And that’s how we get to the subject of this story, which begins at 5:50am on a Tuesday morning at anatomie, the gym I frequent in Troy. My yoga instructor’s boyfriend, Alton “Albee” Daley, who attends the majority of her classes (and is now my trainer every Thursday morning), happened to be on the yoga mat next to me that morning, and since we were both a few minutes early, we got to talking. It turned out that he was headed off to medical school in the fall and had been volunteering his time at the American Cancer Society’s HopeClub in Latham. He’d also been working on events with a Saratoga Springs-based nonprofit called the Joy US Foundation, which offered cancer patients and survivors the ability to enjoy outdoor/athletic events as a way of healing—in the same vein as First Descents (my wife had been on that surf trip the week Daley and I had had this conversation). But unlike the organizations that had taken my wife on her adventure trips, Joy US invited friends and family members along for the ride. As a former college athlete and now trainer, Daley told me that he’d been so drawn to Joy US’ mission that he’d put together a “Workout for a Cause” event for the foundation at Uncle Sam Athletics in Troy, ultimately raising nearly $3000 for it. And he was planning on following it up with a second event, hosting Joy US survivors and their families and friends at his family’s home on Crystal Lake in Averill Park, NY, where there would be kayaking and yoga classes (courtesy of his girlfriend, Teslie), as well as a bunch of food and drinks. He invited me and my wife to the event, and we had an open weekend, so we signed on.
Joy Us and all involved got the perfect June day for the event, and when my wife and I arrived, we were met by Joy US’ Founder and Executive Director Janet Abrahamson and her vice president, Greg Relyea, as if we were arriving dignitaries. Daley’s mother escorted us down to the family’s dock, where we met a few survivors and their families. Soon after, Casey, a brain cancer survivor, came down to join us and immediately began a side-conversation with my wife about a surf trip he’d recently been on in Maui. (Like I said, she’s obsessed.) After that, the day was pretty much a blur of friendly conversations, barbecue, yoga—we did two of three 25-minute sessions with Teslie on the Daley’s front lawn—and kayaking (you can find a photo I took of my wife on the lake on my Instagram page). A local organization had donated the kayaks; Whole Foods, the majority of the food; anatomie, the yoga mats (and Teslie, her yogi skills); and of course, the Daleys, their home, front yard, dock and wonderful lake front vistas.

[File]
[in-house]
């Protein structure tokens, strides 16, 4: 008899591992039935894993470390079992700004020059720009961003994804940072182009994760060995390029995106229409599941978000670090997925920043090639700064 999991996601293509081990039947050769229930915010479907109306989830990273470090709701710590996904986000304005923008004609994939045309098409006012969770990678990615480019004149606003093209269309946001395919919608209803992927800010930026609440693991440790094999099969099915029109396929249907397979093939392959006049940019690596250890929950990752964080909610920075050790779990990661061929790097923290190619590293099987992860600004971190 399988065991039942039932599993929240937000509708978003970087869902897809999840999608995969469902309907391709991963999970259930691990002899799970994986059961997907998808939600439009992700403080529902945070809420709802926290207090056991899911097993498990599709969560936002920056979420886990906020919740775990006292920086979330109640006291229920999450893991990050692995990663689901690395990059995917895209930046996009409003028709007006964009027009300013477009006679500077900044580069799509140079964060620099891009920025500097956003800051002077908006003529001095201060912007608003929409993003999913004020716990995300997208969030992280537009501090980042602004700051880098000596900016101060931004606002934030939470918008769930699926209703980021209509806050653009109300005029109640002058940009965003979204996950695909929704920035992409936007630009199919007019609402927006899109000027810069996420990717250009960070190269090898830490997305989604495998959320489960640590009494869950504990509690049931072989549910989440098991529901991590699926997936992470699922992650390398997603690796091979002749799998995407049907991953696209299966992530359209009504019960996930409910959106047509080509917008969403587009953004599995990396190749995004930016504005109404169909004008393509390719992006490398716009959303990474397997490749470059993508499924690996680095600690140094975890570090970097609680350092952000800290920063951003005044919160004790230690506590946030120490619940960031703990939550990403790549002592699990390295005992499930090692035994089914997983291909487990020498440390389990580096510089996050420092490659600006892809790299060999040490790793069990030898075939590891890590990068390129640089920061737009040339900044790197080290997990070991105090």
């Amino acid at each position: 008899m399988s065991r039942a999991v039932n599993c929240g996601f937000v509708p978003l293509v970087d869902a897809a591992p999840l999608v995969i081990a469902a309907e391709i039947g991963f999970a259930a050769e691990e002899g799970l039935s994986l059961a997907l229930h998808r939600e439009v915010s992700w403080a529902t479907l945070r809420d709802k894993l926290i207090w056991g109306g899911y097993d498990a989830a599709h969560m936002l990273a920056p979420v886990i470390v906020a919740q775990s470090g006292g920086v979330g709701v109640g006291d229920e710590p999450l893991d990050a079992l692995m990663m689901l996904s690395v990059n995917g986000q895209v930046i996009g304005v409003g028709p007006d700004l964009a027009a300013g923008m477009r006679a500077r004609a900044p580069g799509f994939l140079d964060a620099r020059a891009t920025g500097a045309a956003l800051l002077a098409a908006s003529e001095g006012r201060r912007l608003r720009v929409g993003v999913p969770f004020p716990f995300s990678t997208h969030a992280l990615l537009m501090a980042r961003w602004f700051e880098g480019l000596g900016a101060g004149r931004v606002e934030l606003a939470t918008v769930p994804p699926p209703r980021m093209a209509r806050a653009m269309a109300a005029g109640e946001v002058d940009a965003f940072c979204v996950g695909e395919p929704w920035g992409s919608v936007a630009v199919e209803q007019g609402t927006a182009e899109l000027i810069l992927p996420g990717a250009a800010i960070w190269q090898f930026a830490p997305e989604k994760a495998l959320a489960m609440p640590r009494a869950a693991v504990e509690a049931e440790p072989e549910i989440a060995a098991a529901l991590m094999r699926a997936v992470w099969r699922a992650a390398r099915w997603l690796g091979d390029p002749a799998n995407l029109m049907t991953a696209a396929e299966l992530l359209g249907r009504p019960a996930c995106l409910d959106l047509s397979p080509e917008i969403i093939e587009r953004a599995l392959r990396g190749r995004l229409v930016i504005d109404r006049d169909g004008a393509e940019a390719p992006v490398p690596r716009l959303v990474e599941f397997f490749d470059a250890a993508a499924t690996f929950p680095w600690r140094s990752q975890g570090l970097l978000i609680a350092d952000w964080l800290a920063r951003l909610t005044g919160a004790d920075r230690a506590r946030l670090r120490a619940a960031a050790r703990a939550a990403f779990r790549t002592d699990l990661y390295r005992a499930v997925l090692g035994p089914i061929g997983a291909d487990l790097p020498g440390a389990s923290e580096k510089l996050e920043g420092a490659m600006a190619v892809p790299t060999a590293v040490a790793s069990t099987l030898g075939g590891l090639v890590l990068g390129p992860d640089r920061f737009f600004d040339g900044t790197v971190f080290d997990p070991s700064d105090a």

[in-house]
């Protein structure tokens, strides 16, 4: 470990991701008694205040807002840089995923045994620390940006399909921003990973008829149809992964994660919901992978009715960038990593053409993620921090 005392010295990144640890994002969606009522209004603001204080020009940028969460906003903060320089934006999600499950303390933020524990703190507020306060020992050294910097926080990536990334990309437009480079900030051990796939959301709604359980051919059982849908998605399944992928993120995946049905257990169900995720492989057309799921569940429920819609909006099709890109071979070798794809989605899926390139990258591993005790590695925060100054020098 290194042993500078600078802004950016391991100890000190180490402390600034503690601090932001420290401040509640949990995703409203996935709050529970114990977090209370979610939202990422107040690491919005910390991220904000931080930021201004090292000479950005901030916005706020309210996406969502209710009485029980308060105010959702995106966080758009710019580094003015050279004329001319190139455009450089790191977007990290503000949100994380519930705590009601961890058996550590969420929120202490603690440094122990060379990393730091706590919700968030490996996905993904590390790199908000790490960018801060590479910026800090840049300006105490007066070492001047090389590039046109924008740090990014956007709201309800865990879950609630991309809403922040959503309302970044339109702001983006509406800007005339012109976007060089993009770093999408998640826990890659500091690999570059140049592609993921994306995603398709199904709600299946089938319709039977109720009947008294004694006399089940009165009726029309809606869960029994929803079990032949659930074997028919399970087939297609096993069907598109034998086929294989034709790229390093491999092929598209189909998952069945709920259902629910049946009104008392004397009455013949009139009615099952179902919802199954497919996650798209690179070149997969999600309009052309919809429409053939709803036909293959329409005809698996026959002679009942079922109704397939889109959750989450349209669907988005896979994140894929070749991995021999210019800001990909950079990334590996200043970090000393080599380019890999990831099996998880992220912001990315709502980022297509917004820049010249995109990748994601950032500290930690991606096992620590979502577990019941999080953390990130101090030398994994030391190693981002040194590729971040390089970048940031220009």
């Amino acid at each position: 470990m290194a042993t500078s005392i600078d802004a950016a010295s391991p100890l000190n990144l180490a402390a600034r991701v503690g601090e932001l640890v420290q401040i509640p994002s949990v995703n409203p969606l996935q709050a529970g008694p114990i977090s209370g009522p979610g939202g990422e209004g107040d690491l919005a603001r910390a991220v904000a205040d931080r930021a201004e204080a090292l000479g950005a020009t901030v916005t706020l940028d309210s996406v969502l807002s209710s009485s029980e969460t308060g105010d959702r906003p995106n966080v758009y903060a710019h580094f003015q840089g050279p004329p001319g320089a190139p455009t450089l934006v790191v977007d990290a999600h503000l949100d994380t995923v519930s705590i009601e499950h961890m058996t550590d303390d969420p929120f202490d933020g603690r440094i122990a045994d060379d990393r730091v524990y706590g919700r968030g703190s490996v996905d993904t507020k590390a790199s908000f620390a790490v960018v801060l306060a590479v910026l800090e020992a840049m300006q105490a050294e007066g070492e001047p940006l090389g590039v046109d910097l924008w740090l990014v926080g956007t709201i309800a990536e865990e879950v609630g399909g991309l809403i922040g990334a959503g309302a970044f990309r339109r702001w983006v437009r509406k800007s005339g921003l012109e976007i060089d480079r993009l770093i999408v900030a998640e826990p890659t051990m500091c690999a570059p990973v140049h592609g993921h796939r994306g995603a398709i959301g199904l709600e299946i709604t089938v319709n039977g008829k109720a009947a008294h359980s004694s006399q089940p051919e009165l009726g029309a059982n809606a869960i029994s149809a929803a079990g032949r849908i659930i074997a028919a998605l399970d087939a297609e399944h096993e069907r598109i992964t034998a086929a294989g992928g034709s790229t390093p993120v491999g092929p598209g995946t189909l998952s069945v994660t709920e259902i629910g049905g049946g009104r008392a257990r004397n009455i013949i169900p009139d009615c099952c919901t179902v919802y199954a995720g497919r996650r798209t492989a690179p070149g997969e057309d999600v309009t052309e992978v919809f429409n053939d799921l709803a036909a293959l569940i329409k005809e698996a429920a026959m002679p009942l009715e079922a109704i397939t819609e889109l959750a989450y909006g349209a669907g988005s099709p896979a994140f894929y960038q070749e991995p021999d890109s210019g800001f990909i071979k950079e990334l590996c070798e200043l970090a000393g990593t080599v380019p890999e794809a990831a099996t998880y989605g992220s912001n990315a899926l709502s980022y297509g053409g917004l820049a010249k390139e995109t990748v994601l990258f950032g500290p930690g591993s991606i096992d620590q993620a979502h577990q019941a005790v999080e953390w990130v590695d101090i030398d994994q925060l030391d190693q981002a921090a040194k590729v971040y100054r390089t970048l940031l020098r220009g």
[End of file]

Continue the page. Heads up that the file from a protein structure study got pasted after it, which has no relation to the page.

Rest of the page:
Maybe the greatest part of the day for me was getting to spend it with my wife, who was totally laid back and all smiles. I got to see her in action, owning being a survivor like the boss that she is. I left the event in this state of immense chill and happiness. I, too, had survived.
If you’ve been following the news lately, you’ll know that it’s been a rough few years for America’s big pharmaceutical brands. Comic book-style villains such as the Pharma Bro have emerged from the woodwork, making the industry the focus of viral outrage on social media and leading to a feeding frenzy of negative coverage. Joy US Founder Janet Abrahamson has spent nearly her entire career in the pharma industry, and is aware of the public’s perception of it—but counts herself among those in the industry that “put patients first.” (She currently works for Exelixis, a national cancer drug producer.) “I’ve always viewed my job as what I do to pay the bills, and my volunteer work, as what I do to make a difference in the world,” she says. Throughout her decades-long career, she’s helped establish key programs at breast cancer advocacy group To Life! and spent five years coordinating its Pink Ball. She’s done turns as the president and vice president of the American Cancer Society’s (ACS’) board of directors, and it was there that she met the future inspiration for her foundation, fellow board member Glenn Spielman. She describes him as “inspiring” and “generous”—the type of guy that just lit up any room he walked into. “You would never know that he had Stage 4 prostate cancer,” she explains. Shortly before Spielman died, Abrahamson filed the paperwork for a garden in his memory at the HopeClub. And at his bedside in the hospital, she also had the opportunity to tell him how much he’d impacted her life and promised him, when she launched her own foundation, she would name a building after him on its property. “There are a handful of people that come around in this lifetime that really change the way you think,” she says. “He was one of them.”